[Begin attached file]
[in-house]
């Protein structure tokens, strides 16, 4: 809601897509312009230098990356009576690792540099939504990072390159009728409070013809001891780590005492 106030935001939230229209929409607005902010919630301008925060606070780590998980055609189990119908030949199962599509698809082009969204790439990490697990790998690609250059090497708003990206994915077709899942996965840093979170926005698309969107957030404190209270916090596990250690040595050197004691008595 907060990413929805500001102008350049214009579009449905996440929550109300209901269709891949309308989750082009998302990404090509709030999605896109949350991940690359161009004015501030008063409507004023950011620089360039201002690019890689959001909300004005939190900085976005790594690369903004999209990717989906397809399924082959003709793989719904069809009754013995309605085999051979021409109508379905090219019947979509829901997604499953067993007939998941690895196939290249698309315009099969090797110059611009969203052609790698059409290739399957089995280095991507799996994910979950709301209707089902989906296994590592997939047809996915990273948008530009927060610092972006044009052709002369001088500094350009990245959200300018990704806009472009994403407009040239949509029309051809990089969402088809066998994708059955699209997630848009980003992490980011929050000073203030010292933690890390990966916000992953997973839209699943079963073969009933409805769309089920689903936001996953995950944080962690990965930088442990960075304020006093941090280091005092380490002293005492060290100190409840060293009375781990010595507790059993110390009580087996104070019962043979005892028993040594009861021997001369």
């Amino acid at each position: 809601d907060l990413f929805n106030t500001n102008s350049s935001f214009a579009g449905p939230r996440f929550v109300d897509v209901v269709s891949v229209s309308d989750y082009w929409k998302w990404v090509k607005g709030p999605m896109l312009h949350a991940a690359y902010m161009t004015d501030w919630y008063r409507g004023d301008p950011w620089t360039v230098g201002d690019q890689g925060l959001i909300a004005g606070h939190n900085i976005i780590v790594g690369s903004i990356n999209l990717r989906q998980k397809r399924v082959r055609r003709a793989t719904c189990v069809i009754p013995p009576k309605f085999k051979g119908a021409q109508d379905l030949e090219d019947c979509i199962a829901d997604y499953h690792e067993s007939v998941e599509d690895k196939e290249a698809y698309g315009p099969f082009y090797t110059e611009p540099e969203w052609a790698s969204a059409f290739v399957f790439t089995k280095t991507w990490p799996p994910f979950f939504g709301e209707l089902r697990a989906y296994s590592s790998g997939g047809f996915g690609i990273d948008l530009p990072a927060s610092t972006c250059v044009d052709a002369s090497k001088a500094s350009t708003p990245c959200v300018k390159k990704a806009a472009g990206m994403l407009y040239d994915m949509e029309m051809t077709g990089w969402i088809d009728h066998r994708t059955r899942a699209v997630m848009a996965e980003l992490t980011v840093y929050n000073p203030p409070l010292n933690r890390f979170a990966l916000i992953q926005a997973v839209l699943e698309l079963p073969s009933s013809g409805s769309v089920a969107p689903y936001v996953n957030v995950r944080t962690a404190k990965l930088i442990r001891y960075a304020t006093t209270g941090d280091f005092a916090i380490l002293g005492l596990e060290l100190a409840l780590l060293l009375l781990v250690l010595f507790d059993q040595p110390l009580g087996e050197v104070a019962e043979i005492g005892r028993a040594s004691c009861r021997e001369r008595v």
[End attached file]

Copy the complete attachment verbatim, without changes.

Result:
[in-house]
């Protein structure tokens, strides 16, 4: 809601897509312009230098990356009576690792540099939504990072390159009728409070013809001891780590005492 106030935001939230229209929409607005902010919630301008925060606070780590998980055609189990119908030949199962599509698809082009969204790439990490697990790998690609250059090497708003990206994915077709899942996965840093979170926005698309969107957030404190209270916090596990250690040595050197004691008595 907060990413929805500001102008350049214009579009449905996440929550109300209901269709891949309308989750082009998302990404090509709030999605896109949350991940690359161009004015501030008063409507004023950011620089360039201002690019890689959001909300004005939190900085976005790594690369903004999209990717989906397809399924082959003709793989719904069809009754013995309605085999051979021409109508379905090219019947979509829901997604499953067993007939998941690895196939290249698309315009099969090797110059611009969203052609790698059409290739399957089995280095991507799996994910979950709301209707089902989906296994590592997939047809996915990273948008530009927060610092972006044009052709002369001088500094350009990245959200300018990704806009472009994403407009040239949509029309051809990089969402088809066998994708059955699209997630848009980003992490980011929050000073203030010292933690890390990966916000992953997973839209699943079963073969009933409805769309089920689903936001996953995950944080962690990965930088442990960075304020006093941090280091005092380490002293005492060290100190409840060293009375781990010595507790059993110390009580087996104070019962043979005892028993040594009861021997001369």
């Amino acid at each position: 809601d907060l990413f929805n106030t500001n102008s350049s935001f214009a579009g449905p939230r996440f929550v109300d897509v209901v269709s891949v229209s309308d989750y082009w929409k998302w990404v090509k607005g709030p999605m896109l312009h949350a991940a690359y902010m161009t004015d501030w919630y008063r409507g004023d301008p950011w620089t360039v230098g201002d690019q890689g925060l959001i909300a004005g606070h939190n900085i976005i780590v790594g690369s903004i990356n999209l990717r989906q998980k397809r399924v082959r055609r003709a793989t719904c189990v069809i009754p013995p009576k309605f085999k051979g119908a021409q109508d379905l030949e090219d019947c979509i199962a829901d997604y499953h690792e067993s007939v998941e599509d690895k196939e290249a698809y698309g315009p099969f082009y090797t110059e611009p540099e969203w052609a790698s969204a059409f290739v399957f790439t089995k280095t991507w990490p799996p994910f979950f939504g709301e209707l089902r697990a989906y296994s590592s790998g997939g047809f996915g690609i990273d948008l530009p990072a927060s610092t972006c250059v044009d052709a002369s090497k001088a500094s350009t708003p990245c959200v300018k390159k990704a806009a472009g990206m994403l407009y040239d994915m949509e029309m051809t077709g990089w969402i088809d009728h066998r994708t059955r899942a699209v997630m848009a996965e980003l992490t980011v840093y929050n000073p203030p409070l010292n933690r890390f979170a990966l916000i992953q926005a997973v839209l699943e698309l079963p073969s009933s013809g409805s769309v089920a969107p689903y936001v996953n957030v995950r944080t962690a404190k990965l930088i442990r001891y960075a304020t006093t209270g941090d280091f005092a916090i380490l002293g005492l596990e060290l100190a409840l780590l060293l009375l781990v250690l010595f507790d059993q040595p110390l009580g087996e050197v104070a019962e043979i005492g005892r028993a040594s004691c009861r021997e001369r008595v």